Yes, the cost of index funds is (or at least should be) a huge attraction. But another advantage of them that’s often overlooked is that they are the ultimate diversifier. As Jack Bogle once put it, indexers don’t look for needles; they buy the whole haystack.
Ah, active management advocates say, but if you buy all the stocks in the market, you buy the duff ones as well. Or, to quote the Twitter correspondent below: “If your (sic) tracking an index, company’s (sic) suffering the most will be a drag on returns. Active funds can avoid these companies therefore reducing losses. Simple!!”
On the face if it, our Twitter friend has a point. A study last year by Professor Hendrick Bessembinder, a professor at Arizona State University, found that between 1926 and 2016, most US stocks not only underperformed the market but they underperformed Treasury bills as well. Yes, you read that correctly, most stocks were outperformed by one of the dullest and safest investments you could have bought — short-dated US government bonds.
If index funds had existed for that entire 90-year period, they would have contained all of those underperforming stocks. Why, then, you might be wondering, would anyone want to by an investment product which will guarantee you own a whole load of losers?
That question is answered in an excellent article by Alex Bryan in the September edition Morningstar’s ETFInvestor newsletter. You can either download the article via the Morningstar website, or you can read an abbreviated version of it here.
As Bryan explains, it’s all to do with what statisticians call positive skewness. Simply put, a very small number of stocks are responsible for the lion’s share of equity returns. In the period Bessembinder looked at, he calculated that the best-performing 4% of US stocks generated all of the market’s gains. In aggregate, the remaining 96% of stocks collectively matched the returns from Treasury bills.
So the median (or middle) return, was negative. But, thanks to the big winners, the mean (or average) return was far higher.
Remember, too, that the downside of a stock is capped at -100%. In other words, the worst that can happen is that a stock will lose all its value. But the upside is unlimited — it can grow in value hundreds of times over. Indeed, Bessembinder showed how positive skewness compounds over time, as the winners continue to grow at a faster rate than the losers.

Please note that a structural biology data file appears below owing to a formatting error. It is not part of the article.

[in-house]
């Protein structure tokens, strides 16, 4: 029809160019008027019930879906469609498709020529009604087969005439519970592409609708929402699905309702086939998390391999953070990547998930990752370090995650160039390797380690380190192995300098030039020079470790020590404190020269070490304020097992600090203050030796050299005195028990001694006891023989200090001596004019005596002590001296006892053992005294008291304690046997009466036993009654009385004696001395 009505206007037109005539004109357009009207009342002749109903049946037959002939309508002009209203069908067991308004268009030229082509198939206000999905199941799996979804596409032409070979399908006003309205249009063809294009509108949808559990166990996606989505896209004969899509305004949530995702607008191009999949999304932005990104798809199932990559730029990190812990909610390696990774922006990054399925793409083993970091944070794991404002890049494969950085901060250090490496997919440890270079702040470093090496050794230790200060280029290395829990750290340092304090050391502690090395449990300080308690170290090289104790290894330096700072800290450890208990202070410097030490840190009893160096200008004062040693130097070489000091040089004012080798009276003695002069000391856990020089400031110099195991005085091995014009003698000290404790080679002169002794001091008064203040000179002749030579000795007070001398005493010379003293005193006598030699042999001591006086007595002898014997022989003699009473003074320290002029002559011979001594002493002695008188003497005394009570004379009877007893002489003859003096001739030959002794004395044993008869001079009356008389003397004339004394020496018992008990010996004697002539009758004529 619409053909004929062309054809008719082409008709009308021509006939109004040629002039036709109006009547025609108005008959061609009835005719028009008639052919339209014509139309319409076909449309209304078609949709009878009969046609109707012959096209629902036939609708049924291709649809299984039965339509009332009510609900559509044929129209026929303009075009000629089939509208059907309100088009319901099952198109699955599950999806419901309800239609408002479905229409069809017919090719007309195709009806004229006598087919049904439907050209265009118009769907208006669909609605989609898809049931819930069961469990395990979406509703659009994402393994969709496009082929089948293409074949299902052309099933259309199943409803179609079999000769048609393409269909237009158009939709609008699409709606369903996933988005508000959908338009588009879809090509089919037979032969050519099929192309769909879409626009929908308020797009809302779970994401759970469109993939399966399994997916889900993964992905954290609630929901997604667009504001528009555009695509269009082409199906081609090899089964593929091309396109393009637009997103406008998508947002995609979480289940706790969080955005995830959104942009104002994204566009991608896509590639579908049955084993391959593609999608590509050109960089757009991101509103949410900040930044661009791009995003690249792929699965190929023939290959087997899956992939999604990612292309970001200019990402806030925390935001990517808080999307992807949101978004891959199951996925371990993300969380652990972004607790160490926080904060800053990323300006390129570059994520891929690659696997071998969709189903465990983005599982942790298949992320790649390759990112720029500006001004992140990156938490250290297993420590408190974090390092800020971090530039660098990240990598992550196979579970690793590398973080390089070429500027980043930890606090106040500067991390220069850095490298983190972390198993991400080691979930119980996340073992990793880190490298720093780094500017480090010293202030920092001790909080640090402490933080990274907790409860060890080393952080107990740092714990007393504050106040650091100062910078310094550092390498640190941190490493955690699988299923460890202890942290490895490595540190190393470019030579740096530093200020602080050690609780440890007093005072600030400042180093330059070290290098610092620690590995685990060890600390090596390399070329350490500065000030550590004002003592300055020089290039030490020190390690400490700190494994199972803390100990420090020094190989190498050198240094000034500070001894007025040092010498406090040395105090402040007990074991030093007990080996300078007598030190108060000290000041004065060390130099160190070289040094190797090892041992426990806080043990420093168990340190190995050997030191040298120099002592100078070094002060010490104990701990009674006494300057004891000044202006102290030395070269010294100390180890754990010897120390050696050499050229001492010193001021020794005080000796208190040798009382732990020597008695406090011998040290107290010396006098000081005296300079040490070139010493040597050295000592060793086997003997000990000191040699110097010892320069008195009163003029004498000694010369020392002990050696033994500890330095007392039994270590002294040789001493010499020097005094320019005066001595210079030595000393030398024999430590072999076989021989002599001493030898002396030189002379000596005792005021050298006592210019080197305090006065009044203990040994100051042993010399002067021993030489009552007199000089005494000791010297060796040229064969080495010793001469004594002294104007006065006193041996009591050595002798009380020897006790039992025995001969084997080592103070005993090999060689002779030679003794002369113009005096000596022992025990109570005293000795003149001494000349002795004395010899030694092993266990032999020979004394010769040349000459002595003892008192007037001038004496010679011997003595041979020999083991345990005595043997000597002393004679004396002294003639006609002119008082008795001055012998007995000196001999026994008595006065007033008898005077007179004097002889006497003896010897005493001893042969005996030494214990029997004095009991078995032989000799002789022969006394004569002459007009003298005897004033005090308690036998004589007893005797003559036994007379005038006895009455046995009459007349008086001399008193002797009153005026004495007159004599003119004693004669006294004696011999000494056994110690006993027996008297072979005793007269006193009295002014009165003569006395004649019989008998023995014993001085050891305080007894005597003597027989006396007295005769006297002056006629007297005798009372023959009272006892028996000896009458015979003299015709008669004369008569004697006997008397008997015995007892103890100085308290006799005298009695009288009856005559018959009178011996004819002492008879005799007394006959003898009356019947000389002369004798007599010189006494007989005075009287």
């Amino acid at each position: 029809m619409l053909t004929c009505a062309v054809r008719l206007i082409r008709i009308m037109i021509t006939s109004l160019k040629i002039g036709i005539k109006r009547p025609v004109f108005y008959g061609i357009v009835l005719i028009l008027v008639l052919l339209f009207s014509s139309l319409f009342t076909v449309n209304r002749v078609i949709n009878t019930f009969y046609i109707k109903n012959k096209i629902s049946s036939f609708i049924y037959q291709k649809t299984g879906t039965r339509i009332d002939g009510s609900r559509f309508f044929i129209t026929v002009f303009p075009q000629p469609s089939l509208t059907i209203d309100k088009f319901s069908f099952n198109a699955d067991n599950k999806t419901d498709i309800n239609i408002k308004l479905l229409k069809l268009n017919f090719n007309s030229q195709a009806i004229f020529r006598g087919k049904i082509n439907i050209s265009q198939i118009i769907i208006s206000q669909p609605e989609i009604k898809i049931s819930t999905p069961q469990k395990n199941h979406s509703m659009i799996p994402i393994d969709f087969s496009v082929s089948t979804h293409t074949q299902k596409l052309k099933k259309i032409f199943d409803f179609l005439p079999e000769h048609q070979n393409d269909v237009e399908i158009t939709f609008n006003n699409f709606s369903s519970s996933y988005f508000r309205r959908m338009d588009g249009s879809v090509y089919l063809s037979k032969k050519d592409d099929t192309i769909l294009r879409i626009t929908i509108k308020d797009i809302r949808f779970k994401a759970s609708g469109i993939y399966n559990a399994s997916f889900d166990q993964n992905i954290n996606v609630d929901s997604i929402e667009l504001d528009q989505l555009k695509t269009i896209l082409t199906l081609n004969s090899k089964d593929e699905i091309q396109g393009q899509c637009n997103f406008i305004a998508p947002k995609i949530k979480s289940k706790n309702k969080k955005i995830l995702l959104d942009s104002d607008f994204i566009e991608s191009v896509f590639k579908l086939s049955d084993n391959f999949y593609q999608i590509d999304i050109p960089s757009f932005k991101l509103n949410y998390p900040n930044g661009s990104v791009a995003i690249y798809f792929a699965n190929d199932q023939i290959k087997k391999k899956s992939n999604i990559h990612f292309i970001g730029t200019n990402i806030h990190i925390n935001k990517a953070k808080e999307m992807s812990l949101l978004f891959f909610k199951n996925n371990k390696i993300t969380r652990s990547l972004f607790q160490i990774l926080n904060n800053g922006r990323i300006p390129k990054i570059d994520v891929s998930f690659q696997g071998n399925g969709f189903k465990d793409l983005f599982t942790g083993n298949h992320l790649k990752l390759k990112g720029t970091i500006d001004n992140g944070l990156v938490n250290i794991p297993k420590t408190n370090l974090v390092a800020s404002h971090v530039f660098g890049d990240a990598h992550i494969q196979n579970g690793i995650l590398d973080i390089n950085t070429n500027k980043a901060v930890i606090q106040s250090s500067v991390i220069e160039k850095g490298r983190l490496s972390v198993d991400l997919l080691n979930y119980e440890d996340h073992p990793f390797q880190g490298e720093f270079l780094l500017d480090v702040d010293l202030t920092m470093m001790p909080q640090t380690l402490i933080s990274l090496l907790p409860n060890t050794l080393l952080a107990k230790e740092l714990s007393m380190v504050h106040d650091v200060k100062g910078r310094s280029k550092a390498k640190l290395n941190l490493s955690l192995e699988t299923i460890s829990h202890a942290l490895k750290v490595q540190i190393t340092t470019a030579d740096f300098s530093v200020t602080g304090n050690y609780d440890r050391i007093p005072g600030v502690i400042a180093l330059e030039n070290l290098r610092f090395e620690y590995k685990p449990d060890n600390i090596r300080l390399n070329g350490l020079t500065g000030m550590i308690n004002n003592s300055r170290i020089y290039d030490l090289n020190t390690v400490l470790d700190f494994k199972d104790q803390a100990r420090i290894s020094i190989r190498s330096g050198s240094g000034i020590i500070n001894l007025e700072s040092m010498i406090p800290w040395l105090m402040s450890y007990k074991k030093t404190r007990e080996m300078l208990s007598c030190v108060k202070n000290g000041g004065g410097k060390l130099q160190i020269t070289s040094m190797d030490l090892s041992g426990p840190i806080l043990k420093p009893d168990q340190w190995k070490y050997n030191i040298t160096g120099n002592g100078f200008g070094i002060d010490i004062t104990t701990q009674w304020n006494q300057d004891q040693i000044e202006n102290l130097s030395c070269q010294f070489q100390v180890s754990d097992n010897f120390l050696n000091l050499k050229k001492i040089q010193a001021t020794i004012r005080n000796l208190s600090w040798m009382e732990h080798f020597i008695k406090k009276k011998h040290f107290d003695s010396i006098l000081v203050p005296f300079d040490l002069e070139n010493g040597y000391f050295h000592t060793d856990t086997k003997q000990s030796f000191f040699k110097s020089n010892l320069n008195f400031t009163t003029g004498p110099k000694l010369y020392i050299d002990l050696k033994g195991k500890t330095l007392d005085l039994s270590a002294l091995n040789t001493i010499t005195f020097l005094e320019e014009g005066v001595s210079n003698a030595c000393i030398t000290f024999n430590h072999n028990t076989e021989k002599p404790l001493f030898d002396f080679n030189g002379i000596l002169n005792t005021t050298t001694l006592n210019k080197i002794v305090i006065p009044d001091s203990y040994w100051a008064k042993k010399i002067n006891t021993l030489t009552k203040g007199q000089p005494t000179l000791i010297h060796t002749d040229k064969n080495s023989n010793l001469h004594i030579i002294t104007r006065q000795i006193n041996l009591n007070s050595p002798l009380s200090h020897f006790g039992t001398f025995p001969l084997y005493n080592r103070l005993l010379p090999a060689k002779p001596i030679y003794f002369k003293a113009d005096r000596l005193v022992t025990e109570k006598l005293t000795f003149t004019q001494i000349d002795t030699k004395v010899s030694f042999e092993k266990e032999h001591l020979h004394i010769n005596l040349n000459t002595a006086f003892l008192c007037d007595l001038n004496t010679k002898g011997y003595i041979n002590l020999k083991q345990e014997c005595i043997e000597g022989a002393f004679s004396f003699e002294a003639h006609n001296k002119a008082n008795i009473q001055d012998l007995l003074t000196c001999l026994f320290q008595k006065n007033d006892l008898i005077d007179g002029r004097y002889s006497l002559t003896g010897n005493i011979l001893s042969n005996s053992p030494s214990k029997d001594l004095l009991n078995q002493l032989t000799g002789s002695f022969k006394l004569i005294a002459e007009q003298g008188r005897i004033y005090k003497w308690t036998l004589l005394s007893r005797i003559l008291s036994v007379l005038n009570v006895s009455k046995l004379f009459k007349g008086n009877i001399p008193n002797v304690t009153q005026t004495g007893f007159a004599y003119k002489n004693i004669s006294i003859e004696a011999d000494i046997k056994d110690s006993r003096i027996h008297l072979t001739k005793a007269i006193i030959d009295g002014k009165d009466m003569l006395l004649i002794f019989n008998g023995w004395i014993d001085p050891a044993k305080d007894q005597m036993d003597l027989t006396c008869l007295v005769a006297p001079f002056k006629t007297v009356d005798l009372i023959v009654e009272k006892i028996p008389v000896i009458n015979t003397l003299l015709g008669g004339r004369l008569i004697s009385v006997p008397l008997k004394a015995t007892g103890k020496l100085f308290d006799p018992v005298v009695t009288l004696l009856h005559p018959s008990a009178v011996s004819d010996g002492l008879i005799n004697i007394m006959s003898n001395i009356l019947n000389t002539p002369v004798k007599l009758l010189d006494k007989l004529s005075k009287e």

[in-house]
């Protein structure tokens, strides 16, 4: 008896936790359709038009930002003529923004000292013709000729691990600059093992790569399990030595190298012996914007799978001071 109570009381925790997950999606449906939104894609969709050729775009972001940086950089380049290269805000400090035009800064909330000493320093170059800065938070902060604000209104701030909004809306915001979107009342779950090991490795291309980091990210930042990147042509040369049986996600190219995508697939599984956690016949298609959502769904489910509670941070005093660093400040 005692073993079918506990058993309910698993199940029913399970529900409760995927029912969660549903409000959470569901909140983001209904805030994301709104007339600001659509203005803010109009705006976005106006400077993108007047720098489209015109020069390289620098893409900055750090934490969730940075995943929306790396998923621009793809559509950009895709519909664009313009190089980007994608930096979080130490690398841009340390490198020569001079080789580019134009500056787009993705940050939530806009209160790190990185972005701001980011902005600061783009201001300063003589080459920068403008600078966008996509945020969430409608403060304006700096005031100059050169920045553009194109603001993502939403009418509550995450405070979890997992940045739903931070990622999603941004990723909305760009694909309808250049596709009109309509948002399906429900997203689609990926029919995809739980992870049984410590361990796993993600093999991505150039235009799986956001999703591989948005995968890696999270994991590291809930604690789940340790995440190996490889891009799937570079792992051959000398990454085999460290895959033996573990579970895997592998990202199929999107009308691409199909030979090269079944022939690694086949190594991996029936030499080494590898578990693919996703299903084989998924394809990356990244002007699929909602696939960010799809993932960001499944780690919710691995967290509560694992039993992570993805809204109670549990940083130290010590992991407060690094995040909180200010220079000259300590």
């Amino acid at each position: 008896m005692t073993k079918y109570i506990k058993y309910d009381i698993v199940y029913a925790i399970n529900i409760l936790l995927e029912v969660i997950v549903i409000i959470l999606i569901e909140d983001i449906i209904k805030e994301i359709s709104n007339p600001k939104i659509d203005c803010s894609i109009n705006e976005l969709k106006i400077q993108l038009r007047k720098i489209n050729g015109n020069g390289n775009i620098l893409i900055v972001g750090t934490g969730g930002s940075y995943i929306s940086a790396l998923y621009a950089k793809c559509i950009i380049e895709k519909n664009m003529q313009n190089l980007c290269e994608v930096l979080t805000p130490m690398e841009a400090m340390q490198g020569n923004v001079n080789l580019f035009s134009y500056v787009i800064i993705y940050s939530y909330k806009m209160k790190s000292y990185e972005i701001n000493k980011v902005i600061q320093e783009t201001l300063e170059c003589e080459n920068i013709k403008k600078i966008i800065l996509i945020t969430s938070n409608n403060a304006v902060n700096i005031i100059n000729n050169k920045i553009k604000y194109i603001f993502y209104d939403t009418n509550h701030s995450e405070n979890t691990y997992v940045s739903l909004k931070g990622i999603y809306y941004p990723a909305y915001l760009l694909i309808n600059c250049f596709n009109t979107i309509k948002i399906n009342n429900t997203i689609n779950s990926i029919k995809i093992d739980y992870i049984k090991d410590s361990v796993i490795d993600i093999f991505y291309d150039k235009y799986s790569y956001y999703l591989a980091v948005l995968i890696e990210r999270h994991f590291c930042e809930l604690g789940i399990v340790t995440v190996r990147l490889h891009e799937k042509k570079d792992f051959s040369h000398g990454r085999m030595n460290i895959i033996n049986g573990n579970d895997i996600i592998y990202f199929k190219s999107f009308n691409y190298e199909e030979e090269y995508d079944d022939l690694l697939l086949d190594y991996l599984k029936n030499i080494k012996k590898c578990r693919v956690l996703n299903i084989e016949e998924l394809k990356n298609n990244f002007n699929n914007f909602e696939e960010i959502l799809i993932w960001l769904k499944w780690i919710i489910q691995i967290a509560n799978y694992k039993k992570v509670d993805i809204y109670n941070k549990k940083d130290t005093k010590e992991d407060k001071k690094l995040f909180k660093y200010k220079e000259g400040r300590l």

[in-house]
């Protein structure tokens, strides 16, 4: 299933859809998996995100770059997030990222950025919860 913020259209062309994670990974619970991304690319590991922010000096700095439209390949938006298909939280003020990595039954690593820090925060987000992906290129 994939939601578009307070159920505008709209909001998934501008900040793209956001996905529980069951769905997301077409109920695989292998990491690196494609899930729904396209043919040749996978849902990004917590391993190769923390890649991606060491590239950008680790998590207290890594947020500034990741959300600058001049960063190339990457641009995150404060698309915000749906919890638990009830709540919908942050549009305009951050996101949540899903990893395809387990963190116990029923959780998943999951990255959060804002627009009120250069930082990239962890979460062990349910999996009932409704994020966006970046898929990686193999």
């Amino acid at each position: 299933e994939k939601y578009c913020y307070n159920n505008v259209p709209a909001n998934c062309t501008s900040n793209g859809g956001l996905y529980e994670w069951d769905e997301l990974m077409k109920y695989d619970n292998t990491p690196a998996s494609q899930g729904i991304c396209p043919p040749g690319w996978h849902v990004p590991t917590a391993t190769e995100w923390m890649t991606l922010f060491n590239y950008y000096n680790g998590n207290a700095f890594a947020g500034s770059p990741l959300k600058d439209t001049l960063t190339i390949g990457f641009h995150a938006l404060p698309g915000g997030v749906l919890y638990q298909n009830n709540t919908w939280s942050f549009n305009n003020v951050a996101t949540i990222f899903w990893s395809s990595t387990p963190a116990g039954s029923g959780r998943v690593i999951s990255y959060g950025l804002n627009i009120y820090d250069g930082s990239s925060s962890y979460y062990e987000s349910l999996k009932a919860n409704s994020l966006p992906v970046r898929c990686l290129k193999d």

Why all this matters, says Bryan, is this: “It suggests that investing in a concentrated portfolio is a bad idea because the opportunity cost of missing the market’s big winners exceeds the benefits of avoiding the (many) losers.
“The data is clear: The more concentrated a portfolio is, the greater the risk of missing out on the market’s biggest winners and underperforming… It is hard to identify the market’s big winners ahead of time, and more difficult still for a concentrated manager to ride those stocks all the way up because doing so would eliminate any semblance of diversification.
“It is also difficult to hold on to winners because their valuations likely become stretched along the way, which may tempt managers to sell to lock in the gains and invest in a more attractively valued alternative.”
As Bryan concedes, “concentrated active managers who do catch some of the big winners can crush the market, but the odds are stacked against them.”
It’s a point that reminds me of an observation made by market historian Elroy Dimson in a recent interview with TEBI. Successful stockpicking, Professor Dimson explained, is far harder than simply identifying the next up-and-coming sectors. “Think back to the beginning of the 20th century,” he told us “Should you have invested in automobiles? Well, most people would have chosen the wrong automobile company; and most of them went bankrupt.”
You could, of course, have bought shares in Ford or General Motors. But, the odds of picking just one, let alone both, of those stocks, and avoiding the hundreds of others that failed, were very slim.
So, how do you make sure that you own all of tomorrow’s winners, or at least as many of them as are currently listed on the markets? The best starting point is to buy a market-cap weighted global index fund containing a very large number of stocks.
To boost your returns, you may also want to consider tilting your portfolio towards the specific characteristics that have been shown to outperform the broader market over the long term — particularly size, value and momentum. But even then, to avoid missing the winners, the broadly diversified indexing approach is far superior to picking an actively managed fund.
Sure, picking a concentrated active fund run by a high conviction manager might be preferable to paying active fees for a closet index tracker. But, statistically, you have to expect to lose, relative to a genuine, low-cost index fund.
Yes, index funds do contain the losers, but the crucial difference is that they contain all the winners too.